He delivered, but found nothing I heard of, which no doubt is not his fault.

That question has now been answered with a definitive no, says Lipkin,
and in a press conference called to coincide with the publication of
the results, all the investigators publicly stated that this study
closes the book on a link between XMRV infection and ME/CFS.
Quite so.
For Mikowitz in particular, it is a chance to put the difficulties of the
past few years behind her.
Well... my personal probability - since learning about 5AZA last year - is that she and Ruscetti are frauds.

This I can't prove except on balance of evidence, but if she were a real honest scientist (1) she would not have mailed so much with patients and (2) she would not have tried to tie XMRV to most anything and (3) she would have done quite a few things differently than in fact she did.

Effectively, she did not behave as a real honest scientist would, but as someone involved in PR would.

Also, she and the Ruscettis took out patents that - so far as I know - would have been hugely profitable also if based on a false theory: Researchers would have to pay them to use their methods to research XMRV. After all, that is the point of registering a patent.

Her participation in Lipkin's study was
jeopardised briefly late last year when she was dismissed from her job
as research director at the Whittemore Peterson Institute for
Neuro-Immune Disease (Reno, NV, USA) after a disagreement over control
of laboratory samples, and was subsequently arrested after the
institute alleged that she had stolen crucial notebooks from her
former laboratory. The charges were later dropped.
It's very unlikely any patient will ever know the real truth about it. On balance of evidence, she wanted the lab books to remove incriminating stuff.
'It was personally
challenging for Dr Mikovitz and administratively challenging for us',
says Lipkin, who also led the 2008 study that comprehensively refuted
the link between MMR and autism. Nonetheless, he continues, 'the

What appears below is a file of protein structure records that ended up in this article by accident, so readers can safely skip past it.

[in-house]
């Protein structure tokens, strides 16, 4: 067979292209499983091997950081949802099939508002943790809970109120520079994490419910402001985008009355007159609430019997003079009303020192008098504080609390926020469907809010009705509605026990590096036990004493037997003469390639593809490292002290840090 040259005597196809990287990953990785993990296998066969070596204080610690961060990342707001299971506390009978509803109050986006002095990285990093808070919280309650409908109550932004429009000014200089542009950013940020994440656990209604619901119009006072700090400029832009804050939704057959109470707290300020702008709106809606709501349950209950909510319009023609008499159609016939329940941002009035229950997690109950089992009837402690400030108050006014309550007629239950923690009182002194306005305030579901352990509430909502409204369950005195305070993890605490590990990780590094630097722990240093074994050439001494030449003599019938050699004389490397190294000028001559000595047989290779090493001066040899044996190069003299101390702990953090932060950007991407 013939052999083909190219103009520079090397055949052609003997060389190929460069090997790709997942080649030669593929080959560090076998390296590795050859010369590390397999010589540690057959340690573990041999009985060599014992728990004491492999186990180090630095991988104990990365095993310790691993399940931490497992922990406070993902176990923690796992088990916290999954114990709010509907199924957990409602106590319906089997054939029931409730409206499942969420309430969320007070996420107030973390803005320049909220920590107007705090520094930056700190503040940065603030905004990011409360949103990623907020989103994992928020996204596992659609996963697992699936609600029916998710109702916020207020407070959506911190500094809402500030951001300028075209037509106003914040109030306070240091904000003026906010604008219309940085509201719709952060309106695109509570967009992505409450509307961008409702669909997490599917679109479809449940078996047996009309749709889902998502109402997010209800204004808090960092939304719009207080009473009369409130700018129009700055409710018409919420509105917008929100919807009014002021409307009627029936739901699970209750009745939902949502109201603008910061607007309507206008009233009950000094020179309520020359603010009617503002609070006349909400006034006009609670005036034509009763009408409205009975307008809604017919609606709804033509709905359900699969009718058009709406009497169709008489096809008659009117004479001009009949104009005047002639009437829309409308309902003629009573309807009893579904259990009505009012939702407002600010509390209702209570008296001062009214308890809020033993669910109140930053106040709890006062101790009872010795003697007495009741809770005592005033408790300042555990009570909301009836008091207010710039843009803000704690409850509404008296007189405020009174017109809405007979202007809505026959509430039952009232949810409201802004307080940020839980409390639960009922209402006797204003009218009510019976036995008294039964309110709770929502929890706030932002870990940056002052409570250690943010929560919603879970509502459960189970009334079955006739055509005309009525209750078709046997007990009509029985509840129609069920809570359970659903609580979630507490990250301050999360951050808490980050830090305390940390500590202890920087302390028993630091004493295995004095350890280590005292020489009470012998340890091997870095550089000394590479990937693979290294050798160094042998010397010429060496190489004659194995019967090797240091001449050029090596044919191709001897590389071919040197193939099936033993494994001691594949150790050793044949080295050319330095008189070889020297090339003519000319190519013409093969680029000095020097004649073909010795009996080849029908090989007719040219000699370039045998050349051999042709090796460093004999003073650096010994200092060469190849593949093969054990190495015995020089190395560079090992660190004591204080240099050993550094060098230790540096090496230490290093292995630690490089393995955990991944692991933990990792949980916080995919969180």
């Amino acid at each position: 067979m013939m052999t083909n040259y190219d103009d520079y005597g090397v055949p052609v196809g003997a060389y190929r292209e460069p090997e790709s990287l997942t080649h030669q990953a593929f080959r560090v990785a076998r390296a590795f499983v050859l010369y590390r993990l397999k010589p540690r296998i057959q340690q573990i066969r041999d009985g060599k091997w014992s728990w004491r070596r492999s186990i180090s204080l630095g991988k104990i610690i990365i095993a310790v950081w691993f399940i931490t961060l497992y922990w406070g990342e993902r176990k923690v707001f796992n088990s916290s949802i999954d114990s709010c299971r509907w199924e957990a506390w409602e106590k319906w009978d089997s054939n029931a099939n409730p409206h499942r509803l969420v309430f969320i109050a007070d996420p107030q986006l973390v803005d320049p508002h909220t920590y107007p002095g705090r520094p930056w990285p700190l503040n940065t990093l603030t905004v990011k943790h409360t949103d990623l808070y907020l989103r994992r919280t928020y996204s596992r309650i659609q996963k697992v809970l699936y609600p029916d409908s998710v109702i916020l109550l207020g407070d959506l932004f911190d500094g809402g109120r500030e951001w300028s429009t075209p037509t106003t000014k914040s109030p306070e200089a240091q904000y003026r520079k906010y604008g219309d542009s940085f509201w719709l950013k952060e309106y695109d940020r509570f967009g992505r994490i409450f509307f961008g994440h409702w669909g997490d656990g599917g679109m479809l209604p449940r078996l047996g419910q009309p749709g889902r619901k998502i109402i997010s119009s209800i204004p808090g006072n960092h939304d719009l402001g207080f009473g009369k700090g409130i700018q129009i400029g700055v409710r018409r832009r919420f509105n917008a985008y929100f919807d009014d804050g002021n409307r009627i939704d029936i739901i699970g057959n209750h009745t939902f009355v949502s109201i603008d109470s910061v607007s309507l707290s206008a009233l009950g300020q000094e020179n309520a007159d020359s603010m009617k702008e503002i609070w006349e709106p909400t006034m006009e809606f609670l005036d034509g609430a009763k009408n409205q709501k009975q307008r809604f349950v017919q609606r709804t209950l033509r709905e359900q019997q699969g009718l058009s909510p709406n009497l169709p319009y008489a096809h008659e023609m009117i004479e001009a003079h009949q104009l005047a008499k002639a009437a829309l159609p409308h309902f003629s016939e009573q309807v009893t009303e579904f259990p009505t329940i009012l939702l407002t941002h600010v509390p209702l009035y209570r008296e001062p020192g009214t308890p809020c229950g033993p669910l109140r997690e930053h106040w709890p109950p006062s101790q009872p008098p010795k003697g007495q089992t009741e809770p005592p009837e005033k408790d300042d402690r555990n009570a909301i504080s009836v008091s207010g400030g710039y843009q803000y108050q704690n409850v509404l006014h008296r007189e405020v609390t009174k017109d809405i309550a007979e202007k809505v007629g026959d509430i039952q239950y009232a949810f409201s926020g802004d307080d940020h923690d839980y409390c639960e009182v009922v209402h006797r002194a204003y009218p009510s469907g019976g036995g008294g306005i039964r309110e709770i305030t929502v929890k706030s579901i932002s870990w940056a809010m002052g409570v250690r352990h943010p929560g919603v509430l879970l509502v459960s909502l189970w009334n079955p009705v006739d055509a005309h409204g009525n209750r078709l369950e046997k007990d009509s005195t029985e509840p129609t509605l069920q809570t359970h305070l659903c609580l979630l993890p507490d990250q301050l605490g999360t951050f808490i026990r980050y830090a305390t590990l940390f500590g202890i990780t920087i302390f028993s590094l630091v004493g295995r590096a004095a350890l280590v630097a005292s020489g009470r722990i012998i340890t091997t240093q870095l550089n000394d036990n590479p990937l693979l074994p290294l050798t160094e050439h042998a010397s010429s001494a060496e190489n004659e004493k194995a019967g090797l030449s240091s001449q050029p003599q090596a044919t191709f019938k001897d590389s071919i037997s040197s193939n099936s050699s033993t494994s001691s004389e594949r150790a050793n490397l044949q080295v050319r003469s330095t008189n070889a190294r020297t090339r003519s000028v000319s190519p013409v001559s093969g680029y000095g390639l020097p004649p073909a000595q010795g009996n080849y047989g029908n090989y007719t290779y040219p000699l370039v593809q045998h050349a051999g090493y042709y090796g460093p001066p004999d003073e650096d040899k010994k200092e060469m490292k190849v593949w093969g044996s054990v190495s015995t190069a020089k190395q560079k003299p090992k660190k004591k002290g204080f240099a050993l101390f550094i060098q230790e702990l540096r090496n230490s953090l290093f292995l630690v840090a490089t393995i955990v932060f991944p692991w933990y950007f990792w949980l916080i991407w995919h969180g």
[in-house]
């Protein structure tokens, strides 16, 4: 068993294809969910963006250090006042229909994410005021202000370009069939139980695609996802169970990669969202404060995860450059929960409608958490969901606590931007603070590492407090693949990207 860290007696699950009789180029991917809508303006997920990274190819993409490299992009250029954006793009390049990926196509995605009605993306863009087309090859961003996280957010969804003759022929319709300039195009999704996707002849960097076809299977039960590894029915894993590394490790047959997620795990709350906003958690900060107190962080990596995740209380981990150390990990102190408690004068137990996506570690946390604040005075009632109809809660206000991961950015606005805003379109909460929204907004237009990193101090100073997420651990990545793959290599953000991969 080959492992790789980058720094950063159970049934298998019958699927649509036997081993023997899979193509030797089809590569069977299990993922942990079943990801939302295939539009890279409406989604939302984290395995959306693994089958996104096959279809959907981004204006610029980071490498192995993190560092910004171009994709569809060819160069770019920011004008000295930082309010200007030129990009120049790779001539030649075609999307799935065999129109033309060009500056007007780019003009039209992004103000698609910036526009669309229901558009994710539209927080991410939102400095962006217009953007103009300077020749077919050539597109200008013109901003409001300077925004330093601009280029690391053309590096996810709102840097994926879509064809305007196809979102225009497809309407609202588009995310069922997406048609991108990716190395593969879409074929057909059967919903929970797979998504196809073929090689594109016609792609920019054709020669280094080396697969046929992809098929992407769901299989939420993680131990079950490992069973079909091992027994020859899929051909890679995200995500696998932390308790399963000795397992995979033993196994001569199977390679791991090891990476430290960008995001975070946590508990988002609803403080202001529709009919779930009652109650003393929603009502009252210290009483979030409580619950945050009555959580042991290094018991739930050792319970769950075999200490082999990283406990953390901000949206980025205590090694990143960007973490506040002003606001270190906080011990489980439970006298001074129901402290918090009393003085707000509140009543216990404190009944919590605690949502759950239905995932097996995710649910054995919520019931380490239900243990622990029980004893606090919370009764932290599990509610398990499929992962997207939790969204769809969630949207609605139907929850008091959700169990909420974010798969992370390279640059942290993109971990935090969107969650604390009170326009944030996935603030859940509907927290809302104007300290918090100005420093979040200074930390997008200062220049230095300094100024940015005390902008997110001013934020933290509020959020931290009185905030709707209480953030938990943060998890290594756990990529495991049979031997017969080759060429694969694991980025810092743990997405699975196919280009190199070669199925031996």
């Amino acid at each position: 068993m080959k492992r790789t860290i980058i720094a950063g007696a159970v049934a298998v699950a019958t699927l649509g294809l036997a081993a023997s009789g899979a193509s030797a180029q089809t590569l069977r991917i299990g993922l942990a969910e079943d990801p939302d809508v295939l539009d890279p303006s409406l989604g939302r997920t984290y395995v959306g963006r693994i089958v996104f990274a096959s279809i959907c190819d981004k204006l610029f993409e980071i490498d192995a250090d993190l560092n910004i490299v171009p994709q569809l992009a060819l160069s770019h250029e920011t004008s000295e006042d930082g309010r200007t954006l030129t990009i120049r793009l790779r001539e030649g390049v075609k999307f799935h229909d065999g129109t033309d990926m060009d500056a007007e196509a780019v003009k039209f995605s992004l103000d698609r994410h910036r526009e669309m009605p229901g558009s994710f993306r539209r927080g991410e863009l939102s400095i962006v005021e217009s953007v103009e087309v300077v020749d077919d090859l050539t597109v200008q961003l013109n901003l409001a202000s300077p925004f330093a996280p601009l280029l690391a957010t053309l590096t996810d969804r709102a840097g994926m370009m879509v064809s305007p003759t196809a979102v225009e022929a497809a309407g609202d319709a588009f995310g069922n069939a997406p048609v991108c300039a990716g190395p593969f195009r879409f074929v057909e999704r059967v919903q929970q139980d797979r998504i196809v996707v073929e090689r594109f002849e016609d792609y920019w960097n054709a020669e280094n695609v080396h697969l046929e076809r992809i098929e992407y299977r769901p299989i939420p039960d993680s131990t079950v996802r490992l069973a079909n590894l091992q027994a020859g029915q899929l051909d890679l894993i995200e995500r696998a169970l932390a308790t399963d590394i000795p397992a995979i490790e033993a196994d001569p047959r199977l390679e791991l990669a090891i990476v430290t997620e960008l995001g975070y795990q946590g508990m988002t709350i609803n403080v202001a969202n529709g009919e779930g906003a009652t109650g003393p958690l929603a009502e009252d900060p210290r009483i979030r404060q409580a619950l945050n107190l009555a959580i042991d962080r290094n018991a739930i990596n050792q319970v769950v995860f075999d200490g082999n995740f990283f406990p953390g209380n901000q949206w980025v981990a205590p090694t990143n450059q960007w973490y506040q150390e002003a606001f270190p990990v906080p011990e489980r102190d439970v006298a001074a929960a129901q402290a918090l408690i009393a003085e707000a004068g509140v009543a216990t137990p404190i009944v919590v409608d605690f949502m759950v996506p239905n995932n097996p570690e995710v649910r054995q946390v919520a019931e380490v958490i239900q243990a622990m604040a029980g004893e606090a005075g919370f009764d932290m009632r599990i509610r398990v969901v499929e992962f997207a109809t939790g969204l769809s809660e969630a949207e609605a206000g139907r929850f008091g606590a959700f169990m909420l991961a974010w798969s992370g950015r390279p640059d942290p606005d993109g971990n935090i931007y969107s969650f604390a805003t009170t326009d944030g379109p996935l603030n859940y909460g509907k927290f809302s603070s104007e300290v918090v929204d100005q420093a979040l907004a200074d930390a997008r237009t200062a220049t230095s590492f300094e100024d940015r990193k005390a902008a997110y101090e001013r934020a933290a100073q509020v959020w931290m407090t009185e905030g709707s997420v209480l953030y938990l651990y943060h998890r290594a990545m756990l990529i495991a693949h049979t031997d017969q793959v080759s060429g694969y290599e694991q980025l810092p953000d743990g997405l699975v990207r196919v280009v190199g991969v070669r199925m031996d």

project was only briefly delayed and there was no adverse impact on
the study design'. For her part, Mikovitz insists she has taken 'many
more positives then negatives out of the past few years', and says
that the chance to participate in the study that conclusively refuted
her original results 'confirmed for me what I had been taught that
science is self correcting. If we honour the process and participate
in appropriately powered studies with all the controls possible within
the technology, science will ultimately yield the correct answer.'
Well... yes... but....given what I was  told about the court case of the Whittemores against her - involving a claim of millions of dollars - she has a very strong personal financial interest in saying this.
However, the cause of the false positive results in the Science, PNAS,
and PLoS Pathogens papers remains a mystery.
Not for ERV and some others like gholmes, a virologist: As far as I can see these people, who have a lot of relevant knowledge I do not have, it was done with 5AZA and it was done on purpose, as it was on purpose not mentioned when handing in the paper in 2009 to Science. Had it been mentioned, Science would not have published it. And this also seems what the editors of Science came to believe, and why they retracted the paper themselves, late in 2011. (See also my me+ME: More on St. Judy and my me+ME: Sorting through some evidence about dr. Mikovits , both from December 2011. 

I think that is tge most likely explanation, as it is very likely this is what the Science editors, Racaniello and Coffin (both originally believers in the correlation of XMRV with ME/CFS), think now - but cannot explicitly say, it seems, for fear of legal consequences.

Accidental contamination
with XMRV, which may itself be a laboratory artifact generated by the
recombination of two mouse proviruses, has been touted as a possible
factor. But Mikovitz insists that 'we found positive results without
any evidence of contamination of any kind'.